All posts from
August 2003

Standards: Designing for the Future

“Here’s where I begin to fly in the face of common consensus – it being that if you code to web standards, it makes for easier maintenance of your site to those joining a project later. My experience has, thus far, shown the opposite to be true. It pains me to admit this.” (Ian LloydMezzoblue)

History Flow: Visualizing Dynamic, Evolving Documents and the Interactions of Multiple Collaborating Authors

“Most documents are the product of continual evolution. An essay may undergo dozens of revisions; source code for a computer program may undergo thousands. And as online collaboration becomes increasingly common, we see more and more ever-evolving group-authored texts. This site is a preliminary report on a simple visual technique, history flow, that provides a clear view of complex records of contributions and collaboration.” (IBM Collaborative User Experience Research Group) – courtesy of vanderwal

The New Frontier of Experience Innovation

Abstract: “The intent of experience innovation is not to improve a product or service, per se, but to enable the co-creation of an environment in which personalized, evolvable experiences are the goal, and products and services are a means to that end. Profitable company growth will then result from individual consumers co-creating their own unique value, supported by a network of companies and consumer communities.” (C.K. Prahalad and Venkatram Ramaswamy – MIT Sloan Management Review) – courtesy of shiv singh

Usability 101

“Usability is a quality attribute that assesses how easy user interfaces are to use. The word ‘usability’ also refers to methods for improving ease-of-use during the design process.” (Jakob NielsenAlertbox)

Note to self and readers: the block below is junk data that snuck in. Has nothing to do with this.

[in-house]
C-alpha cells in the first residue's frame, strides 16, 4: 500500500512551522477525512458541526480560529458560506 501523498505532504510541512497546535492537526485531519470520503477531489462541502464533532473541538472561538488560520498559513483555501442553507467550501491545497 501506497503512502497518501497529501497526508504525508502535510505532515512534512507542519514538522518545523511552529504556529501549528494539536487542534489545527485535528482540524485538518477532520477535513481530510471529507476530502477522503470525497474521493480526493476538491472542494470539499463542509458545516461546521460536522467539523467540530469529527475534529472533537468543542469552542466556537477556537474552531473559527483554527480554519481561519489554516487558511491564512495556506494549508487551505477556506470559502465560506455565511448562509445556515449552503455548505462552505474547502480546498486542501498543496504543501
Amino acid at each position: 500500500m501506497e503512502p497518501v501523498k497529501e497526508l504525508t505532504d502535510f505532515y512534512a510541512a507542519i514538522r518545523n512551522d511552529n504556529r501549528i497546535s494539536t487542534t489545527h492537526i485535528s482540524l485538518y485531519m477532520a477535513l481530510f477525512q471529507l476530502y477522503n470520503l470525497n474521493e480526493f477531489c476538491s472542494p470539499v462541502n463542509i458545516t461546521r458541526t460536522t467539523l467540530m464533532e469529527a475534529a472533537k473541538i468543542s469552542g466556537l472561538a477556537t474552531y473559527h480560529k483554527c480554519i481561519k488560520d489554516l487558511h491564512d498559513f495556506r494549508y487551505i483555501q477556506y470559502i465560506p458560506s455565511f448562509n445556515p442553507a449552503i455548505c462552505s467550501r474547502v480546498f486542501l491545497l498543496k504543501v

Yuri Web: Explanatory Graphics, Information Visualization, New Media

“As soon as I have some time off from teaching, I’ll build a website here. For the time being, here is just a short selection from my bookmarks (…)” (Yuri Engelhardt – Dept. of Media Studies, University of Amsterdam)

AIfIA Annual Report 2002-2003

“In March of 2002, Louis Rosenfeld and Christina Wodtke invited a group of people to discuss how to advance the field of information architecture (IA). One previous effort, ACIA, provided valuable information but was too closely paired to a commercial company to be sustainable. Another, Info-Arch.org, generated many grass-roots ideas but few concrete results. The new group was large enough to represent diverse opinions yet small enough to stay focused on the task. After eight months of online discussions, phone calls, and a meeting at the Asilomar Conference Grounds in California, the idea of the Asilomar Institute for Information Architecture (AIfIA) was born.” (Asilomar Institute for Information Architecture)

Content? Or Dis-content? A Content Requirements Plan helps Web designers take a leadership role

“The most effective way to start researching and documenting your content design strategy is to begin with a solid Content Requirements Plan (CRP). This enables you to develop a content design strategy so that your Web design efforts are driven by content requirements and supported by your business leaders or clients. A CRP is a project management-style foundational document to guide every aspect of content, design, development, and measurement for Internet projects.” (GA. BuchholzDigital Web Magazine)